Antisemitic poster removed from Labour Party Conference by Sussex police

The police's reasoning behind the poster removal was racism.

A man runs past a Labour Party sign with pictures of both Jeremy Corbyn and Britain’s new prime minister, Boris Johnson, in north London (photo credit: HANNAH MCKAY/ REUTERS)
A man runs past a Labour Party sign with pictures of both Jeremy Corbyn and Britain’s new prime minister, Boris Johnson, in north London
(photo credit: HANNAH MCKAY/ REUTERS)
Sussex Police removed a poster showing Israeli Prime Minister Benjamin Netanyahu calling Labour Party leader Jeremy Corbyn  an antisemite. The poster was displayed at the 2019 UK Labour Conference in Brighton, England and removed on Sunday afternoon.
The poster features caricatures of both Corbyn and Netanyahu where the latter is seen piloting an Israeli fighter jet proceeding to launch missiles at the Labour leader standing who is speaking from a podium displaying the Palestinian flag, while the words 'antisemite, antisemite, antisemite' hang  in the air as the jet appears to be swooping towards him.
The photo is accompanied by a message saying, "IHRA (International Holocaust Remembrance Alliance): Tell the NEC [National Executive Committee] how you feel."

The conference agenda included a discussion on rising antisemitism within the party,a question whether the party should officially adopt the IHRA's definition of antisemitism into their new code of conduct, Brexit, and other issues.
The police's determination for removing the poster was that it was deemed racist.
Labour has been struggling to revamp their image as strong claims emerged recently that the party allegedly suffers from deeply-rooted antisemitic, nationalistic and extremist views –  after which multiple Labour politicians resigned from the party – and criticism that  "institutional antisemitism" was becoming normalized within the left-wing group.
Corbyn, a veteran campaigner for Palestinian rights and critic of the Israeli government, has long been dogged by charges that he has allowed a culture of antisemitism to thrive in Britain's main opposition party, which he denies.
Eight lawmakers left the party earlier this year over antisemitism and Corbyn's position on Brexit, which has also angered many members who want Labour to adopt an unequivocal pro-European Union position.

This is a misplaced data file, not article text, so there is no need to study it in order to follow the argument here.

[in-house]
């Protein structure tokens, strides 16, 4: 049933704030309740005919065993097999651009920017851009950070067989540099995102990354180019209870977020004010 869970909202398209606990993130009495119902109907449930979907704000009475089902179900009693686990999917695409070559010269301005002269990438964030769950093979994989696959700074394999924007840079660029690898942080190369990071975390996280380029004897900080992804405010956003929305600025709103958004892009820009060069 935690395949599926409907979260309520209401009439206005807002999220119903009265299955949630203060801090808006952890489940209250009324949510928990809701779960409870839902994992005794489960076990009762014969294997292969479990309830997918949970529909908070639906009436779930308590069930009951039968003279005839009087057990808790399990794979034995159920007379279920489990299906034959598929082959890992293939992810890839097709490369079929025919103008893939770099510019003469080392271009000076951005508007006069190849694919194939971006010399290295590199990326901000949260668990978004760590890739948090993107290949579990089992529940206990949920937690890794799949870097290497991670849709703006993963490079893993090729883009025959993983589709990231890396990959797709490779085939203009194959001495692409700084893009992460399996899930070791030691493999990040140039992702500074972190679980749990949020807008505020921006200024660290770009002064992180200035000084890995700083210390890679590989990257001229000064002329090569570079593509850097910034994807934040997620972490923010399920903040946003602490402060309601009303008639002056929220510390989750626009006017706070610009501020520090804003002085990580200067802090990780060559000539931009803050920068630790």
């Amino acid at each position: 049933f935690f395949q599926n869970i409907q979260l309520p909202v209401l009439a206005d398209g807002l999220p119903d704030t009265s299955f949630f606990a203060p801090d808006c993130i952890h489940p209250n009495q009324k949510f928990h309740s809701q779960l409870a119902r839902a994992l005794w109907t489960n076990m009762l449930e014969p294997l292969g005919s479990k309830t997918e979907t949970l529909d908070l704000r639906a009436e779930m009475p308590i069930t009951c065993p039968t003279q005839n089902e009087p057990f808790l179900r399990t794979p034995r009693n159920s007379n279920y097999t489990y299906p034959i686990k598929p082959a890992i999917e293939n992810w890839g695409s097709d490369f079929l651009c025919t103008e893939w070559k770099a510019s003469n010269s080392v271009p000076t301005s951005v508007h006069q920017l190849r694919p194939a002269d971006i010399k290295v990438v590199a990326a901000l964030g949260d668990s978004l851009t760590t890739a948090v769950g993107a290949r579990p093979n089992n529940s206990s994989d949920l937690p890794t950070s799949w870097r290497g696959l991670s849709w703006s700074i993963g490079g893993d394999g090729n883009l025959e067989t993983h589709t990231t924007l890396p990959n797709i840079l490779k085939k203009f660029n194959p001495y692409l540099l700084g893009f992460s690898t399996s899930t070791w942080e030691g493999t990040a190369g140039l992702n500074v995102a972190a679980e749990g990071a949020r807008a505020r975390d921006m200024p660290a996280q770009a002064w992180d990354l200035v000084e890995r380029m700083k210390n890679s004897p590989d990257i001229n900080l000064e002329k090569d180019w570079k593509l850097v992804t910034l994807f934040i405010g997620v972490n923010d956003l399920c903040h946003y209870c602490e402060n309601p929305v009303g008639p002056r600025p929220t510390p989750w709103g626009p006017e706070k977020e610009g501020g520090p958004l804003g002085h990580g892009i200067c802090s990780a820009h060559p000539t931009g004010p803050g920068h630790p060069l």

More than 60 opposition Labour members of Britain's upper House of Parliament signed a statement in a July newspaper accusing leader Corbyn of failing "the test of leadership" over antisemitism in the party.
The statement in the Guardian newspaper, signed by several former ministers when Labour was in power from 1997 to 2010, has a stark message: "The Labour Party welcomes everyone* irrespective of race, creed, age, gender identity, or sexual orientation. (*except, it seems, Jews)."
"You have failed to defend our party's anti-racist values. You have therefore failed the test of leadership."
The statement, signed by about a third of Labour members in the House of Lords include former ministers such as Peter Mandelson, who challenged whether the party could ever win a national election "if we can't get our own house in order."
Also in July, a BBC program reported that Corbyn's office had interfered in the independent party discipline processes aimed at rooting out antisemitism, a charge rejected by the party.
A Labour spokesman said the party stood "in solidarity with Jewish people and are fully committed to the support, defense and celebration of the Jewish community" and supports speeding up its procedures to deal with antisemitism cases.
"Regardless of false and misleading claims about the party by those hostile to Jeremy Corbyn's politics, Labour is taking decisive action against antisemitism," he said.
Corbyn has made clear through the media that antisemitism had no place in the party, he said.

Reuters contributed to this report.